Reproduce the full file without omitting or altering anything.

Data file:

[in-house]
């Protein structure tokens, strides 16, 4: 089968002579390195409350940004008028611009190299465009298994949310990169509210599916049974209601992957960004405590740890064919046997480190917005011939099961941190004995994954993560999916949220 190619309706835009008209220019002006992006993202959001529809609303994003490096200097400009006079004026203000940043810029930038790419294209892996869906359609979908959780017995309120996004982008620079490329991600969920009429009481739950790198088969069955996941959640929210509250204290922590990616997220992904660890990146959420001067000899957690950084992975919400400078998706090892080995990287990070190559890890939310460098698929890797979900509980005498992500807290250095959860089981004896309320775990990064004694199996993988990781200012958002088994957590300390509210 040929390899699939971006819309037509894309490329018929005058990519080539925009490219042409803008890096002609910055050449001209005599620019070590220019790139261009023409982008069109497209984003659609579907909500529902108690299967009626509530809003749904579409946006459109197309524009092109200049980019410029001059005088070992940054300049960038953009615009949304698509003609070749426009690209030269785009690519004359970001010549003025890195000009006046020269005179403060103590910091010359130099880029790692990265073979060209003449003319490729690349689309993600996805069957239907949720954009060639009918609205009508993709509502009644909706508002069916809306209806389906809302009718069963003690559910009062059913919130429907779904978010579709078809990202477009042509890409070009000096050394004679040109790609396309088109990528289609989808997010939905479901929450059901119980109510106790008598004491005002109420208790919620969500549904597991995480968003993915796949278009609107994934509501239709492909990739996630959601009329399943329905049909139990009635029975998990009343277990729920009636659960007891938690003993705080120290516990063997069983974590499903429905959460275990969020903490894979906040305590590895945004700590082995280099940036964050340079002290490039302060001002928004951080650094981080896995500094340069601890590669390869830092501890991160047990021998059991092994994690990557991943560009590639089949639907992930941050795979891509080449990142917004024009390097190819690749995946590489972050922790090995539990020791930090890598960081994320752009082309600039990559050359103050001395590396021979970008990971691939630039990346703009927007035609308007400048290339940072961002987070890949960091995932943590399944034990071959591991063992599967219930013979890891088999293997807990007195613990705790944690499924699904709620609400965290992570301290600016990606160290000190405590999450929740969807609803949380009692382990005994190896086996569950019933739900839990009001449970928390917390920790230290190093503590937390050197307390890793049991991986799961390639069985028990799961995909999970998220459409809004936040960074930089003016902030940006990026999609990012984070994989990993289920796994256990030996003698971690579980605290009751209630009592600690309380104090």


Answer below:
[in-house]
């Protein structure tokens, strides 16, 4: 089968002579390195409350940004008028611009190299465009298994949310990169509210599916049974209601992957960004405590740890064919046997480190917005011939099961941190004995994954993560999916949220 190619309706835009008209220019002006992006993202959001529809609303994003490096200097400009006079004026203000940043810029930038790419294209892996869906359609979908959780017995309120996004982008620079490329991600969920009429009481739950790198088969069955996941959640929210509250204290922590990616997220992904660890990146959420001067000899957690950084992975919400400078998706090892080995990287990070190559890890939310460098698929890797979900509980005498992500807290250095959860089981004896309320775990990064004694199996993988990781200012958002088994957590300390509210 040929390899699939971006819309037509894309490329018929005058990519080539925009490219042409803008890096002609910055050449001209005599620019070590220019790139261009023409982008069109497209984003659609579907909500529902108690299967009626509530809003749904579409946006459109197309524009092109200049980019410029001059005088070992940054300049960038953009615009949304698509003609070749426009690209030269785009690519004359970001010549003025890195000009006046020269005179403060103590910091010359130099880029790692990265073979060209003449003319490729690349689309993600996805069957239907949720954009060639009918609205009508993709509502009644909706508002069916809306209806389906809302009718069963003690559910009062059913919130429907779904978010579709078809990202477009042509890409070009000096050394004679040109790609396309088109990528289609989808997010939905479901929450059901119980109510106790008598004491005002109420208790919620969500549904597991995480968003993915796949278009609107994934509501239709492909990739996630959601009329399943329905049909139990009635029975998990009343277990729920009636659960007891938690003993705080120290516990063997069983974590499903429905959460275990969020903490894979906040305590590895945004700590082995280099940036964050340079002290490039302060001002928004951080650094981080896995500094340069601890590669390869830092501890991160047990021998059991092994994690990557991943560009590639089949639907992930941050795979891509080449990142917004024009390097190819690749995946590489972050922790090995539990020791930090890598960081994320752009082309600039990559050359103050001395590396021979970008990971691939630039990346703009927007035609308007400048290339940072961002987070890949960091995932943590399944034990071959591991063992599967219930013979890891088999293997807990007195613990705790944690499924699904709620609400965290992570301290600016990606160290000190405590999450929740969807609803949380009692382990005994190896086996569950019933739900839990009001449970928390917390920790230290190093503590937390050197307390890793049991991986799961390639069985028990799961995909999970998220459409809004936040960074930089003016902030940006990026999609990012984070994989990993289920796994256990030996003698971690579980605290009751209630009592600690309380104090």